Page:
Sunday, January 01, 2006

Unwrapping the Packages | by Michael

Back in May, I offered a cursory preview of how Weis might use Irish personnel in different groupings or packages in his first season. Some potential formations were diagrammed, and some predictions were sheepishly made. (Where have you gone, Justin Hoskins?)

Could there be a better time than the Fiesta Bowl to return to the discussion? Weis has enjoyed five weeks to design and install a gameplan specific for the Buckeyes, and if you’ve been perusing the Notre Dame message boards, it's clear that some fans believe that he'll concoct something exotic, something unseen in 2005. Will that happen? Maybe, maybe not. Until we find out on Monday, though, let's familiarize ourselves with what the Irish offense has been doing, successfully and unsuccessfully, and just how often they’ve been doing it.

Using the same nomenclature from May, we charted the personnel grouping and outcome for each play (first team offense only) of every game. Sacks and scrambles were considered "designed passes," as were those swing passes and quick hitches that Quinn often threw. Here are the results.

Package % Used Run % Runs Yards YPR Pass % Passes Comp Comp% Yards YPA
Goal Line 1.7 85.7 12 12 1 14.3 2 0 0 0 0
Heavy 19.4 42.4 67 330 4.9 57.6 91 49 58.3 615 7.3
Jumbo 7.4 76.7 46 173 3.8 23.3 14 6 50 87 7.3
Lite 35.2 30.8 88 433 4.9 69.2 198 176 68.8 1614 9.2
Regular 22.6 42.9 79 353 4.5 57.1 105 64 67.4 956 10.1
Tight 10.2 68.7 57 188 3.3 31.3 26 13 59.1 225 10.2
Wides 3.4 3.6 1 3 3 96.4 27 18 72 136 5.4

Let’s break it down a little further.

Lite, aka "Doubles"

The Irish utilized a 3-WR package about 35% of the time and had success both throwing the ball and running the ball, although there was a heavy tilt toward airing it out (69%-31%). Brady Quinn's favorite receiver was Jeff Samardzija, who caught 31 of 46 pass attempts for 470 yards. Maurice Stovall was the primary deep target, as he averaged over 20 yards on his 25 catches. The middle of the field was open for Anthony Fasano, who snagged 22 of the 25 balls thrown to him and added 228 yards. Darius Walker made 21 catches out of the backfield, while Matt Shelton posted 18. The passing game was especially effective in setting up the run as Walker ran for 406 yards (an impressive 5.2 yards per carry).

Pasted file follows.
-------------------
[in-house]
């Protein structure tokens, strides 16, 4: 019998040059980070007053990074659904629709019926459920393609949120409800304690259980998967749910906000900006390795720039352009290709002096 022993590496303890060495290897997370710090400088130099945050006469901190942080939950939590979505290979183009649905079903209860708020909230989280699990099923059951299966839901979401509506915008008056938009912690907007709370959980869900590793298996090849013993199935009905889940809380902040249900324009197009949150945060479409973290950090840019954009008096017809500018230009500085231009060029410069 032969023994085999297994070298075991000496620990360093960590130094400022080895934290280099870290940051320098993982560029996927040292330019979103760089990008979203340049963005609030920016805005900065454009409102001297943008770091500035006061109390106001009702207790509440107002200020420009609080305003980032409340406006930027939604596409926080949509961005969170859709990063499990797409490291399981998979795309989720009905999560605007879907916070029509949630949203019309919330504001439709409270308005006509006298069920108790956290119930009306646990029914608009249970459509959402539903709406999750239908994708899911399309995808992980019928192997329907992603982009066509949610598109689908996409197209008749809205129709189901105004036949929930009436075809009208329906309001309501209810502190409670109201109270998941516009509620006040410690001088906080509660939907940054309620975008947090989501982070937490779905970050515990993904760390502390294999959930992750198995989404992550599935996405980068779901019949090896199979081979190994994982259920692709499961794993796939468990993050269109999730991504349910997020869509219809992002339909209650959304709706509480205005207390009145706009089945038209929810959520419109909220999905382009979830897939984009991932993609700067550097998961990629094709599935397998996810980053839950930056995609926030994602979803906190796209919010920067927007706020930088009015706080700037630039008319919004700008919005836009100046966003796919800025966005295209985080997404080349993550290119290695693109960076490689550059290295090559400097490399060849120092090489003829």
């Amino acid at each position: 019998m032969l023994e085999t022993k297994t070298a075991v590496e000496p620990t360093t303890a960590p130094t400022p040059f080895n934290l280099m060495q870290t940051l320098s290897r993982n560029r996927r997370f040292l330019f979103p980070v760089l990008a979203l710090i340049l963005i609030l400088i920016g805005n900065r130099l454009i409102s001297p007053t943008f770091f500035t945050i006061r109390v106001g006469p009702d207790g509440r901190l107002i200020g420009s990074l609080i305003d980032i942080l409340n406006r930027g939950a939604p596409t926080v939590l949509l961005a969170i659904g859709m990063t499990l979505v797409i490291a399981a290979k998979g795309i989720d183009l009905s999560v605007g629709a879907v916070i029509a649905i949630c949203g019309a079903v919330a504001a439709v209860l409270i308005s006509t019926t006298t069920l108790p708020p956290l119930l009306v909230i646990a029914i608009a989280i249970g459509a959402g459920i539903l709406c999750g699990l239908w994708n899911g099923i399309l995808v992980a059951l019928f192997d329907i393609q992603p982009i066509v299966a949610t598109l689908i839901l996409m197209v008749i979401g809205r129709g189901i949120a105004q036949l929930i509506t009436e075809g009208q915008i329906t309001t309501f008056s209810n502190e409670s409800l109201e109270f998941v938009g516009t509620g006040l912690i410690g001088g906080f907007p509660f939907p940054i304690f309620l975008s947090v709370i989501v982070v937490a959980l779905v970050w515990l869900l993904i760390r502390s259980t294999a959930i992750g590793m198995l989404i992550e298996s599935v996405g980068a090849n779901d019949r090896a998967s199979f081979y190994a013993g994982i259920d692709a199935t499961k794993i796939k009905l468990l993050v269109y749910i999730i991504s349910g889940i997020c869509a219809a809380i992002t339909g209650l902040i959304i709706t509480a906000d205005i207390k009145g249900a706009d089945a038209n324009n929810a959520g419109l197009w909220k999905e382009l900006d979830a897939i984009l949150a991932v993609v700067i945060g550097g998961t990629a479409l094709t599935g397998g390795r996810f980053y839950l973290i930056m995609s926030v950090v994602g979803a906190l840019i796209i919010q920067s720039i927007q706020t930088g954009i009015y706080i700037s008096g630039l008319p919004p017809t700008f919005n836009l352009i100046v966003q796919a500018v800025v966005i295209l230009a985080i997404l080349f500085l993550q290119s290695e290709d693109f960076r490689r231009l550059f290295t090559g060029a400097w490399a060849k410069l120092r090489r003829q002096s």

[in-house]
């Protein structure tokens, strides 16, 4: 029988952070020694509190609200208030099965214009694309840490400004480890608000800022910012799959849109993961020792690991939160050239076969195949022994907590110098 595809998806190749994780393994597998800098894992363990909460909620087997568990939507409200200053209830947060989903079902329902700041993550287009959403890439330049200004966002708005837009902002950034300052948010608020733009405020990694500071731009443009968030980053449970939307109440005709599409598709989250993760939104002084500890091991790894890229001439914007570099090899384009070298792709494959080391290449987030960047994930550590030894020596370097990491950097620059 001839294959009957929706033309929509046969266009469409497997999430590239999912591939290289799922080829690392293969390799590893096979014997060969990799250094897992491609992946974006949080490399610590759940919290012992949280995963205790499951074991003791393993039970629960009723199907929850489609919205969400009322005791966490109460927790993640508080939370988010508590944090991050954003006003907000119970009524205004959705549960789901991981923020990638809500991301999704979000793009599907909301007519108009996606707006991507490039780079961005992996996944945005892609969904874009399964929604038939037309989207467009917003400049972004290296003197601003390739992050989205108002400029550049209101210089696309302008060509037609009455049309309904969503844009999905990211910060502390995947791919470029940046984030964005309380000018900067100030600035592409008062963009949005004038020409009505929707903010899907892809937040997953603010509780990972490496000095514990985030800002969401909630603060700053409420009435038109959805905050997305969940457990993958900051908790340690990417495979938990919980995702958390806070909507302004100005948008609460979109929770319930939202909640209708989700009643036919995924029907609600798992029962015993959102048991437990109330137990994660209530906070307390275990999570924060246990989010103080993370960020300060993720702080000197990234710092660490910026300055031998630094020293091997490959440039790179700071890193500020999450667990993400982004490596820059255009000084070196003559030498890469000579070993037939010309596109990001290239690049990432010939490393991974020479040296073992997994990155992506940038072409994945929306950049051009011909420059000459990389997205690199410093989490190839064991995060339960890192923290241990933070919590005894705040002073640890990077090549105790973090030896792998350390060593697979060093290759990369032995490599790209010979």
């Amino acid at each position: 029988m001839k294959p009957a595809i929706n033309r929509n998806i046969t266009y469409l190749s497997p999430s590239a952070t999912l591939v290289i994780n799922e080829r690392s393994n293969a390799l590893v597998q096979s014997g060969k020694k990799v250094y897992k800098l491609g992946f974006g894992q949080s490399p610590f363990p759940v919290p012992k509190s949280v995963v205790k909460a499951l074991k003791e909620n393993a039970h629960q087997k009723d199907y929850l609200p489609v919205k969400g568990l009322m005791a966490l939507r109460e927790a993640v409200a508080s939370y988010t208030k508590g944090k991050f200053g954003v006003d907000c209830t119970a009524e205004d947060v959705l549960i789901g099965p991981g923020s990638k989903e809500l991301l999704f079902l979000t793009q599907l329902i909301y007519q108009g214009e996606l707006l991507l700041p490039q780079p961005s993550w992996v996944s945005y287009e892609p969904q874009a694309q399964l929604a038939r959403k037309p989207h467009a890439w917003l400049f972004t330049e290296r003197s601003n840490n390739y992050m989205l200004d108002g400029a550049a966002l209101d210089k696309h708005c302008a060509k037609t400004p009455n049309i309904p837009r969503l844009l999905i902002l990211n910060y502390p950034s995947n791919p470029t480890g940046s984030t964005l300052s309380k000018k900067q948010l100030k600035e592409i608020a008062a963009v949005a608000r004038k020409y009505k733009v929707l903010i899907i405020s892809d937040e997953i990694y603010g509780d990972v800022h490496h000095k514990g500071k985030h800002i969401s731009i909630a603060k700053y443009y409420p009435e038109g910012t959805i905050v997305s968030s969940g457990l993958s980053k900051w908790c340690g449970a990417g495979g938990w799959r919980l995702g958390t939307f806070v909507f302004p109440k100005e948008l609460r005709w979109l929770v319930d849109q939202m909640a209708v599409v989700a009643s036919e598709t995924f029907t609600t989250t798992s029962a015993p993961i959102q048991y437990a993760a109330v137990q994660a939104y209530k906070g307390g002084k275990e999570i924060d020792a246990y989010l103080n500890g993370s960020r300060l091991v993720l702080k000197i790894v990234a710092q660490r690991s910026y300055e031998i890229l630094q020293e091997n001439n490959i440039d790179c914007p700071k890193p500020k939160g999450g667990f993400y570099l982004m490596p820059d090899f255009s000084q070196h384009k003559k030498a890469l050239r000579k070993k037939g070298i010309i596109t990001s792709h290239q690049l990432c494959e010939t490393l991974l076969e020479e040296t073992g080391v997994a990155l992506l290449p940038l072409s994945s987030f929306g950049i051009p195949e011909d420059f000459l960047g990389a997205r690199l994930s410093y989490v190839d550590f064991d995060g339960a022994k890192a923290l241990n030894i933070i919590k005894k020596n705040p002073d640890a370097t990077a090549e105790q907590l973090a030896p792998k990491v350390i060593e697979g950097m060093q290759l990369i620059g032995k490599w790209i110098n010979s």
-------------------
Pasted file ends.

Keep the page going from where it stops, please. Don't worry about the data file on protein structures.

Given the talented Buckeyes' linebackers, expect to see this package a lot. The Irish will need to spread the defense out, and this package is precisely how they’ve done that all year.

The second most popular (23%) personnel grouping sent Shelton to the bench and brought Asaph Schwapp onto the field for a traditional pro style offense. Despite the presence of an additional run blocker, Weis still preferred throwing the football by a landslide 57%-43% margin. Quinn arguably played his best with this surrounding cast as he completed 67% of his passes for over 10 yards per attempt. Samardizja became the deep threat (19 catches for 380 yards) while Stovall became the gritty possession receiver (16 for 240). Walker had the third most catches with 8, and it's likely that Rashan Powers-Neal would have easily surpassed that had he not been suspended. Through the first four games, he caught all 7 passes thrown in his direction for 74 yards. Meanwhile, Walker garnered 302 yards on the ground with a healthy 4.4 per carry average.

Gotta wonder if we'll see this package less since playing the freshman Schwapp plays right into the strength of the Buckeyes' defense: those fast and physical LBs.

John Carlson was a big part of this 2-TE, 2-WR package, which Weis employed a little more than 19% of the time. Generally, when teams bring in a second TE, it means a commitment to running the ball...not so with the 2005 Irish. When Carlson and Fasano were both in the game, the Quinn threw the ball 58% of the time. As expected, though, the running game clicked with two TEs, and Walker averaged 5.2 yards per carry in accumulating 312 yards. Quinn put up modest numbers (completing “just” 58% of his passes for “only” 7.3 yards per attempt). Samardzija caught 16 passes for 232 yards, Stovall added 199 yards on 12 catches, and Fasano rounded out the triumvirate with 10 for 112 yards. Carlson was only thrown 6 passes all year, catching 2 of them.